Aurora Hills Animal Hospital

14080 E. Mississippi Ave.
Aurora, CO 80012



Periodontal Disease


Periodontal disease is a PAINFUL condition and the most common problem occurring in adult dogs and cats, and is entirely preventable.  By three years of age, 80% of dogs and 70% of cats have periodontal disease.  Small or toy breed dogs and brachycephalic breeds (ex. Shih Tzu, Boxer) have a higher incidence due to the unique problems caused by the shape of their face.

Because animals are programmed to hide their pain, bad breath is one of the few signs of the disease noticeable by the owner.  Unfortunately, the common response by the owner is that dog/cat breath is just a normal part of pet ownership.  Bad breath is never normal and indicates some form of periodontal disease. The result of ignoring bad breath in our pets is the under-diagnosis and under-treatment of periodontal disease.

Before Cleaning, Aurora Hills Animal Hospital

After Cleaning, Aurora Hills Animal Hospital

 This 15 year old patient had severe tartar build up and red, swollen gums that bled easily.  The creamy, gray substance at the gum line is pus.  Dr. Reilly commonly hears that a pet’s mouth cannot possibly hurt because the pet is still eating.  This dog was eating just fine, but this degree of infection is most certainly agonizing.  This level of oral infection had contributed to an earlier severe kidney infection that was nearly fatal.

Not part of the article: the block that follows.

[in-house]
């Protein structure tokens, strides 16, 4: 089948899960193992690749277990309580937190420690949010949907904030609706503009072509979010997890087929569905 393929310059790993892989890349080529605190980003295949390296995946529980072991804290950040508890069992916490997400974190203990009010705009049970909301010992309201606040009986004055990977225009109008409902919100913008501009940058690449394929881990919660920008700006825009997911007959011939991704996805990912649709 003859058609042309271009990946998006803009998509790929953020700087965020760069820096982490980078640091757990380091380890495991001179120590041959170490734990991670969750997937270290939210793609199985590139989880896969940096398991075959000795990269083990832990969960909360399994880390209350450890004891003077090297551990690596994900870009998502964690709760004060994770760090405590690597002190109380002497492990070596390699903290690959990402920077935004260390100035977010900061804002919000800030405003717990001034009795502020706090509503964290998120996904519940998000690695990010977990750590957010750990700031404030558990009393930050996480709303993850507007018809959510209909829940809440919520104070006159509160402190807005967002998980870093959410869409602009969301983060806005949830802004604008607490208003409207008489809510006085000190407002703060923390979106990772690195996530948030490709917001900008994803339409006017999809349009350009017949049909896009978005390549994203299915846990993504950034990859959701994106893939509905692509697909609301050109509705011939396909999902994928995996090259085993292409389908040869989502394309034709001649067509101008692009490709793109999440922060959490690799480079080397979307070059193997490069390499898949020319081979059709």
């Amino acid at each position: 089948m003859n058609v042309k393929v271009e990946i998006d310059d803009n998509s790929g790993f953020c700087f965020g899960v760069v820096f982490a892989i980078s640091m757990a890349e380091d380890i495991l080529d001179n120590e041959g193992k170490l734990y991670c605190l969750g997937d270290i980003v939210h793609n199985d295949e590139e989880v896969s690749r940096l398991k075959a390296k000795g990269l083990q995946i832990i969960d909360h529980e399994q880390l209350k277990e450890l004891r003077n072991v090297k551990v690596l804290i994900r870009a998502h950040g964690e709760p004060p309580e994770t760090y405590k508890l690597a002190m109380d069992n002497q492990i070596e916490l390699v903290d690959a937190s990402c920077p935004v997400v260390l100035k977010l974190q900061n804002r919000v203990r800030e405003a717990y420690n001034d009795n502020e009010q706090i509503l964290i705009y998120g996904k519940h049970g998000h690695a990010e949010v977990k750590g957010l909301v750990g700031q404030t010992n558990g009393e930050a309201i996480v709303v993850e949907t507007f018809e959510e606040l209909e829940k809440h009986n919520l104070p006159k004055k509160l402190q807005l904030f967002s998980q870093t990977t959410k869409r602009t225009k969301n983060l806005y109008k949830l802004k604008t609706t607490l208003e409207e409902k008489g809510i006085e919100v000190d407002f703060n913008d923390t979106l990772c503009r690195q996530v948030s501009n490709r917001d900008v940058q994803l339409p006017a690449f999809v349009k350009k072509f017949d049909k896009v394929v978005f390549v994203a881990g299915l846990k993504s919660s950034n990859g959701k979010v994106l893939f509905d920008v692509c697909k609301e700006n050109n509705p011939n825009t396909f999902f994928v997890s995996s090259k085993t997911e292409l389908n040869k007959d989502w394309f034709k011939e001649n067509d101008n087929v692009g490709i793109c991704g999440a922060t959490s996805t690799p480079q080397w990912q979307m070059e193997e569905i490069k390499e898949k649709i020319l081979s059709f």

The teeth were cleaned on all surfaces.  Ultrasonic and hand scaling were used.  Instruments were used under the gum tissue to clean the tartar build up there.  The tooth surfaces were polished with pumice.  The teeth look great now!!!  Except…
Any hospital that does not do a tooth by tooth inspection and full mouth x-rays would have missed the 15 teeth that were diseased beyond saving.

Oronasal fistula (hole between nasal passage & the mouth)

 Most notably, both upper canine teeth (the “fangs”) had infection so severe that it had eroded the bone between the mouth and the nasal passages.  This condition is called an oronasal fistula.  Both sides of the nasal passages were packed with solidified pus.
Dr. Reilly first had to surgically remove the teeth and evacuate the pus from the nasal passages.  Without careful planning for the closure of the gum tissue over the defects, the fistulas will not heal and will leave a permanent hole between the nose and the mouth.  Dr. Reilly has received special training in the repair of oronasal fistulas.  Dr. Reilly was able to repair both sides successfully as well as extract the remaining diseased teeth.  This little dog now has a new outlook on life!



Daily home care and routine (every 6-12 months) oral health assessments and treatment can reduce or even eliminate the periodontal disease risk!